Today’s “This Day” post mentions the demise of James M. Ambler, a Virginia-born Navy surgeon who reluctantly volunteered for service with an Arctic expedition aboard the Jeannette, a ship commanded by George W. De Long. The ship became imprisoned by ice late in 1879, and Ambler did well to keep the crew not only alive but relatively healthy. Still adrift in June 1881, the Jeannette struck ice, which crushed its wooden hull. While a few of the crew’s thirty-three men survived, many froze to death, drowned, or starved, including Ambler, who died with De Long sometime around October 30, 1881.
A few years later, De Long’s journals, in two volumes and edited by his wife, were published and they included a series of wood engravings, most of which were done by George T. Andrew after designs by M. J. Burns. They offer a compelling visual narrative of an Arctic adventure–turned tragedy. They are provided here, with captions, courtesy of the United States Naval History and Heritage Command.
Above: the USS Jeannette enters the Arctic ice, near Herald Island, on September 6, 1879 (Andrew / Burns).
Above: Expedition members return from a bear hunt while the USS Jeannette is still icebound north of Siberia, 1880 (Andrew / Burns).
Above: The USS Jeannette begins to sink on ice flows north of Siberia, June 12, 1881. She went down completely the next morning (Andrew / Burns).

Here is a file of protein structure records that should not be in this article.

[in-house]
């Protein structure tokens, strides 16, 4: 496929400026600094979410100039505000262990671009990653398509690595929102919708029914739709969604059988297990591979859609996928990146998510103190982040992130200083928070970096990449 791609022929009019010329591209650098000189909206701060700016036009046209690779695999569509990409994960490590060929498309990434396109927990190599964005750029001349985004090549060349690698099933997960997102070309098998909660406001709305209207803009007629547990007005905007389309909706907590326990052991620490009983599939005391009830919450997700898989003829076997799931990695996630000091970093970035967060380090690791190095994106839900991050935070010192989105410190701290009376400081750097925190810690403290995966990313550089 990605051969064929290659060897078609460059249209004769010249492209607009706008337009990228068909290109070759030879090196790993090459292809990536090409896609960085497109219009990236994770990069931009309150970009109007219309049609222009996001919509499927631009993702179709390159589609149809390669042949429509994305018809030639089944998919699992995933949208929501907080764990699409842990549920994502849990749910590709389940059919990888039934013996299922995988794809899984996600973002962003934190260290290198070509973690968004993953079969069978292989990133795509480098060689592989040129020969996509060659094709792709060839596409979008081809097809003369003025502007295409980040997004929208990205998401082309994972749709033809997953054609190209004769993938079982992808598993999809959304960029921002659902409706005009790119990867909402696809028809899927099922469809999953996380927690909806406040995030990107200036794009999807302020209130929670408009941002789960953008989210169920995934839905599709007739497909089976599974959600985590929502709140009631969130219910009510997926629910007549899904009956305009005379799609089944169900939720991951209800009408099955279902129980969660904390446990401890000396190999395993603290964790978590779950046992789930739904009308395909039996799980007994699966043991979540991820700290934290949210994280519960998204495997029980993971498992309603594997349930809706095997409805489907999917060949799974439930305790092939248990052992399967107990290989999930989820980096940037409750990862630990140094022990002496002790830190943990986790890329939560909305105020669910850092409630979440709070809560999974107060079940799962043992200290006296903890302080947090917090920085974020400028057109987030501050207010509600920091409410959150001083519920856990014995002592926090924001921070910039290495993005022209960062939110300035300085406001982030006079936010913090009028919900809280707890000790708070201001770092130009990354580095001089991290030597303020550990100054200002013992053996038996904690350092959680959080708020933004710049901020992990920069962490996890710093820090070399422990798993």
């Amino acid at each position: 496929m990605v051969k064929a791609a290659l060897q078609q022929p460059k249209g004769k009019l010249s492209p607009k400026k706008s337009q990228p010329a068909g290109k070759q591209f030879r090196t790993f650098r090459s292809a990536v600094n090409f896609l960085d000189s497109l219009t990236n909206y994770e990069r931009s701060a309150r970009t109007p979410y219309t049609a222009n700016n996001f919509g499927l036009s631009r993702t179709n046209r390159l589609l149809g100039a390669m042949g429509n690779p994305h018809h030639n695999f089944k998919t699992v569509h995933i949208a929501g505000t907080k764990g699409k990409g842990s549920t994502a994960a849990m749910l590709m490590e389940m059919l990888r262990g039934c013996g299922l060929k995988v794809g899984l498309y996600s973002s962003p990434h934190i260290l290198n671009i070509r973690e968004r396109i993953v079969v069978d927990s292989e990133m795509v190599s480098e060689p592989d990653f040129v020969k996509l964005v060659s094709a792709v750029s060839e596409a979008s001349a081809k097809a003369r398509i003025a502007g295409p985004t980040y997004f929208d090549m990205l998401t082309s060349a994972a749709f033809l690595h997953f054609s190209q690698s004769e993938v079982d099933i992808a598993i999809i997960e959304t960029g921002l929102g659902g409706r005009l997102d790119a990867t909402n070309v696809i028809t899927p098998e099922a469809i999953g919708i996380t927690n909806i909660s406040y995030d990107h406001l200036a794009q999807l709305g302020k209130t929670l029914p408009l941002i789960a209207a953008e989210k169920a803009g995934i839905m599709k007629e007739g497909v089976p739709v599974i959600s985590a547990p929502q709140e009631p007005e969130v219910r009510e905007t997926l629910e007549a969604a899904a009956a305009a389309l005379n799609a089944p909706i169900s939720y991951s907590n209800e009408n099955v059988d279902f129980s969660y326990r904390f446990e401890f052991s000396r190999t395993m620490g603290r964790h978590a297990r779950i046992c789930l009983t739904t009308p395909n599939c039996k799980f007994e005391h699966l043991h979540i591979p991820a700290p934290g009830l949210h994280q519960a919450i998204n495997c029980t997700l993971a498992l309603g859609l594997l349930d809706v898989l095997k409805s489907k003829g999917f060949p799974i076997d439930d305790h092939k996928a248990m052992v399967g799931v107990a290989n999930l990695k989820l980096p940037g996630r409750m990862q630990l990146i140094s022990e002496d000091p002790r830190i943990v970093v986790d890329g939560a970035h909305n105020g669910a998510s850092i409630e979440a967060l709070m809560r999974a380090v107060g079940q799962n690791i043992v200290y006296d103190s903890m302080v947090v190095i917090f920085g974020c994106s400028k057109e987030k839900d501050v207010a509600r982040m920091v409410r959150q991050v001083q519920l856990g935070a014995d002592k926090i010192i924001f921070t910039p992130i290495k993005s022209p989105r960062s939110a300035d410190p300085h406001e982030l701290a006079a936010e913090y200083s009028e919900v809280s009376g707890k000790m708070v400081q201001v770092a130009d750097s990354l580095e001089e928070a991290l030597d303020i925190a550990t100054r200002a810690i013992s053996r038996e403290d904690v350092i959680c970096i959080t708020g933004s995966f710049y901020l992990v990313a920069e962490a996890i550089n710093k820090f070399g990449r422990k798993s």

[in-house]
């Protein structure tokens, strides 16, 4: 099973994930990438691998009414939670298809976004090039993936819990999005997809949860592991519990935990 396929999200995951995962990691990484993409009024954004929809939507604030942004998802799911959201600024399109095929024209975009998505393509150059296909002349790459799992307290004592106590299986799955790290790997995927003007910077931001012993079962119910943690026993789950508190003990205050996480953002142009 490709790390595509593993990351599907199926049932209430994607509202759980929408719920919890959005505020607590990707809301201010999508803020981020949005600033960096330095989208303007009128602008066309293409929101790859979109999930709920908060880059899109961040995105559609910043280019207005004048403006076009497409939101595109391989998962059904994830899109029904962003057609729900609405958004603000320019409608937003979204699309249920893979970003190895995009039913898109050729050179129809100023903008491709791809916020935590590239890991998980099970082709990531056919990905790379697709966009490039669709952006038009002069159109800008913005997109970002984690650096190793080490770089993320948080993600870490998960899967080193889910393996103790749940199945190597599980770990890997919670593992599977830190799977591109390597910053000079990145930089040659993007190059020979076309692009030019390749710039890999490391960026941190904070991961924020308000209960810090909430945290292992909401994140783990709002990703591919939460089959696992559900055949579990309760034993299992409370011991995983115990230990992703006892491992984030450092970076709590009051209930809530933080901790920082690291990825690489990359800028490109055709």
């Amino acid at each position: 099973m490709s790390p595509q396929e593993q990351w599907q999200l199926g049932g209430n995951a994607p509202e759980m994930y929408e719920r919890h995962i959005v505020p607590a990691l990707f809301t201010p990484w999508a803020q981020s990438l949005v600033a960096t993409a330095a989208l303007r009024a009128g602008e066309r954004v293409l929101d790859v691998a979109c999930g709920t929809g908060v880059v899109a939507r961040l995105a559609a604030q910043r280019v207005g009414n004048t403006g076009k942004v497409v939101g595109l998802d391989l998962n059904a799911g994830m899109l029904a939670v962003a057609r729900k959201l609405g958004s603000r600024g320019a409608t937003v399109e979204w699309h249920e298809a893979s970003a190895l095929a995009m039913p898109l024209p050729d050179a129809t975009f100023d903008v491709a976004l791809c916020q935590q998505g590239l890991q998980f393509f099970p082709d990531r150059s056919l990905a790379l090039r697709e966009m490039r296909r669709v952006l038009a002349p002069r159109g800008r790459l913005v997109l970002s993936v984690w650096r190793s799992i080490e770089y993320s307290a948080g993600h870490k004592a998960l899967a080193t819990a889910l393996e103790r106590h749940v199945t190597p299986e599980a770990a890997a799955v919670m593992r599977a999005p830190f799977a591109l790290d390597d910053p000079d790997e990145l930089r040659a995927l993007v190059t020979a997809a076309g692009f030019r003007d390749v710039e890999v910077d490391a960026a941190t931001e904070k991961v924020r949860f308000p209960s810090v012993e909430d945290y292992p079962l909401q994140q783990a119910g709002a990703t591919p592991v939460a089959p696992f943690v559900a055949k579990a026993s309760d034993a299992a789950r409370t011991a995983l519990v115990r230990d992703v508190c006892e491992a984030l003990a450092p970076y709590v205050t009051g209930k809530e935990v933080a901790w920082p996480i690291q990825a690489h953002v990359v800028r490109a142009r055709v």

Above: The crew of the USS Jeannette hauls the ship’s boats over the very rough Arctic ice north of Siberia during the summer of 1881 (Andrew / Burns).
Above: A party of sailors from the USS Jeannette lands on Bennett Island, north of Siberia, on July 29, 1881, after a difficult pull over water and broken ice (Andrew / Burns).
Above: Boats containing crewmembers of the USS Jeannette separate in a gale northeast of the Lena River Delta, Siberia, on September 12, 1881. The boat commanded by Lieutenant Commander George De Long (foreground) eventually lands at the northern end of the Delta. The one commanded by Chief Engineer George W. Melville (background, right) lands on the Delta’s eastern side. Meanwhile, the boat commanded by Lieutenant Charles W. Chipp (background, left) is never heard from again (Andrew / Burns).
Above: Lieutenant Commander George De Long and his party wade ashore from the USS Jeannette‘s first cutter, on the north end of the Lena River Delta, Siberia, September 17, 1881 (Andrew / Burns).
Above: On the right, Seamen William F. C. Nindemann and Louis P. Noros trudge through the snowy Siberian wastes in search of help for Lieutenant Commander George De Long’s party in October 1881 (Andrew / Burns). On the left, a facsimile of the next-to-last page of De Long’s journal, covering the days October 21–24, 1881, as his part is dying of starvation at the head of the Lena River Delta, Siberia. Numbered days reflect the time since the USS Jeannette was abandoned in the ice north of Siberia.
Above: Chief Engineer George Melville discovers the bodies of Lieutenant Commander George De Long, Passed Assistant Surgeon James M. Ambler, and Seaman Ah Sam, in the Lena River Delta, Siberia, on March 23, 1882. The three men died in October or early November 1881 (George T. Andrew, after a design by Captain Gronbeck).
Above: The survivors of the USS Jeannette‘s Arctic expedition are pictured (left to right, in front): Lauderback, Bartlett, William Coles, Seaman William F. C. Nindemann, and Mansen; (left to right, in middle): Chief Engineer George W. Melville and Lieutenant John W. Danenhower; (left to right, in back): Raymond Lee Newcomb (naturalist), Seaman Louis P. Noros, Henry Wilson, Tong Sing (cook), Anequin and H. W. Leach). Based on a photograph taken at Yakutsk, Siberia, in 1882.